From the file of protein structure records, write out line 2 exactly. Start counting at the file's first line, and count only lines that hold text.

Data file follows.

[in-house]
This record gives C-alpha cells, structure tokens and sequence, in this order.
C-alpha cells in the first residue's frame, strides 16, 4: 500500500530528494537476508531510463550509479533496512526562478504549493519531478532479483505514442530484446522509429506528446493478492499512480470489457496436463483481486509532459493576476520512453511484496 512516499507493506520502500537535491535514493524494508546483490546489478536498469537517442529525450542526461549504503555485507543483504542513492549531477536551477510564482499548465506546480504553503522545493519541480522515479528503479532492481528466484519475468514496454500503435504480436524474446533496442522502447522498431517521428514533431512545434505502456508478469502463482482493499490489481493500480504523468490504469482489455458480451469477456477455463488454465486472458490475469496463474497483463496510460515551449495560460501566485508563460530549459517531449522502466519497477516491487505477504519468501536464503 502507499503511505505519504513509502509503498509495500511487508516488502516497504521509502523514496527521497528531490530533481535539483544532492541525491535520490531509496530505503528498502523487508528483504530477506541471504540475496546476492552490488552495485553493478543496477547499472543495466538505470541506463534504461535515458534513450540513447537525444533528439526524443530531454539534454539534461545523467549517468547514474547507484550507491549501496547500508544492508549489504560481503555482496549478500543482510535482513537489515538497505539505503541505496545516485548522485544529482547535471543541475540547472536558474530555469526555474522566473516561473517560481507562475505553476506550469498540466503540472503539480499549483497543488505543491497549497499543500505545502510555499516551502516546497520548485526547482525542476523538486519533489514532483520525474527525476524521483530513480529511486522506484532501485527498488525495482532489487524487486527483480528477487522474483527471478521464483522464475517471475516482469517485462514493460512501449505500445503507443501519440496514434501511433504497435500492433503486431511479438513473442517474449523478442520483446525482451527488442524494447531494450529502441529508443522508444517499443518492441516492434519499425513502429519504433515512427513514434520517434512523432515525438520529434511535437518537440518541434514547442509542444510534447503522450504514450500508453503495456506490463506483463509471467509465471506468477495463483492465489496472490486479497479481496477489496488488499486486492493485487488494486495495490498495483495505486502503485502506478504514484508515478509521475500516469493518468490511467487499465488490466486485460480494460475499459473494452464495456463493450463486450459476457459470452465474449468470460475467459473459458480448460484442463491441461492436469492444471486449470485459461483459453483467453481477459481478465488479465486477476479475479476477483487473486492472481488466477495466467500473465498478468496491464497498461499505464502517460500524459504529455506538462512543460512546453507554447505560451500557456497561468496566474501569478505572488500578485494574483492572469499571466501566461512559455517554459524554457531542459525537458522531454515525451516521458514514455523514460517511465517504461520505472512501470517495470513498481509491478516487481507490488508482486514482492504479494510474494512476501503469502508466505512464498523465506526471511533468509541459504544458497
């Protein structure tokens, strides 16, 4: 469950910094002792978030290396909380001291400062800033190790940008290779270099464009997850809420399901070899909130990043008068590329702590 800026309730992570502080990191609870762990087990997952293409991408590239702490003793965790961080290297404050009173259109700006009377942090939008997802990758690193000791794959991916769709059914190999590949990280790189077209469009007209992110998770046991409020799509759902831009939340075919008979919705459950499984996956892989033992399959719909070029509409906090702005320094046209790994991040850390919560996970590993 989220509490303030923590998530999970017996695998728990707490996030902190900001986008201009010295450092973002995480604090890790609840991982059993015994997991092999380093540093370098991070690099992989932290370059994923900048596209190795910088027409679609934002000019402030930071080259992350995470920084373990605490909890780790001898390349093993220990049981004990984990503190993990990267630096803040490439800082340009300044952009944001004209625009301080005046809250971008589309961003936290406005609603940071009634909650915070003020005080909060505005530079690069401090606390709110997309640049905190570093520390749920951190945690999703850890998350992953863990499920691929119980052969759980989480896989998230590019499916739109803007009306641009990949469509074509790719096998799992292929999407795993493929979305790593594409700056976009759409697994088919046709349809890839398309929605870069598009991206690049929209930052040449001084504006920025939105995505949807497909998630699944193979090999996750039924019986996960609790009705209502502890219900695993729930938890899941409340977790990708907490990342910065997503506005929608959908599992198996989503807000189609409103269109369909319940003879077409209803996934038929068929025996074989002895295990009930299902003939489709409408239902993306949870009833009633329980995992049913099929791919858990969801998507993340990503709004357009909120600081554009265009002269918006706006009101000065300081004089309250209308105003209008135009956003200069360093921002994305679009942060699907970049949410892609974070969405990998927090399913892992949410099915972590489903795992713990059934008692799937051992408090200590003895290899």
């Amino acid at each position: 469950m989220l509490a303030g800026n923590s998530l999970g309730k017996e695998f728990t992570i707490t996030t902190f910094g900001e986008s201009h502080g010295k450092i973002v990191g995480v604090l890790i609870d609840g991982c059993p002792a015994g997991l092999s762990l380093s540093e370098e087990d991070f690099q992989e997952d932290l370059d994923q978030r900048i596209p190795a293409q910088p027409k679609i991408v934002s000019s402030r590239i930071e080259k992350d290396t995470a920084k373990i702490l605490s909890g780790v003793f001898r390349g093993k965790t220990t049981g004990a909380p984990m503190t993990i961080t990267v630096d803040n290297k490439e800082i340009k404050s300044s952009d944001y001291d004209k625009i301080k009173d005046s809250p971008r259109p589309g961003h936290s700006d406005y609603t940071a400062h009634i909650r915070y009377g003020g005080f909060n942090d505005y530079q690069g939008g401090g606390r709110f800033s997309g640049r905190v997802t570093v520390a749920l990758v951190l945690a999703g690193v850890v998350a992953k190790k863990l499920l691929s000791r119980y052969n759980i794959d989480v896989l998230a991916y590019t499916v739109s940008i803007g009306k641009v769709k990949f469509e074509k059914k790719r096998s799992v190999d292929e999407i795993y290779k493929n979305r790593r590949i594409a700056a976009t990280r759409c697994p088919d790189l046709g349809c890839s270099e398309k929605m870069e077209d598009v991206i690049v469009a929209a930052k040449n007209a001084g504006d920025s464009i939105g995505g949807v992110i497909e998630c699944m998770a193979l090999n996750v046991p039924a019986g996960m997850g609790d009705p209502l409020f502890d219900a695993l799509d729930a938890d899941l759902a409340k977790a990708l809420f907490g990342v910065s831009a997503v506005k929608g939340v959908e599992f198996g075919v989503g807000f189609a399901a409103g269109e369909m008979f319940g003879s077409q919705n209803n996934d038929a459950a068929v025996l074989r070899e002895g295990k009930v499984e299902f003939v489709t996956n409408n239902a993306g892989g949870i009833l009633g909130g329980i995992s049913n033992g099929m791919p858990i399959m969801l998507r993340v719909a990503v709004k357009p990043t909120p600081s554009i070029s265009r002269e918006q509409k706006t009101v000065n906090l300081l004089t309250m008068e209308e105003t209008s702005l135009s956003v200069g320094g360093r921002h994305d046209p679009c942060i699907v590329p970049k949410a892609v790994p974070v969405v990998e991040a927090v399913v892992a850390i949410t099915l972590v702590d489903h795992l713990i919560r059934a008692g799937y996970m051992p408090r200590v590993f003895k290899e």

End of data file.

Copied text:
This record gives C-alpha cells, structure tokens and sequence, in this order.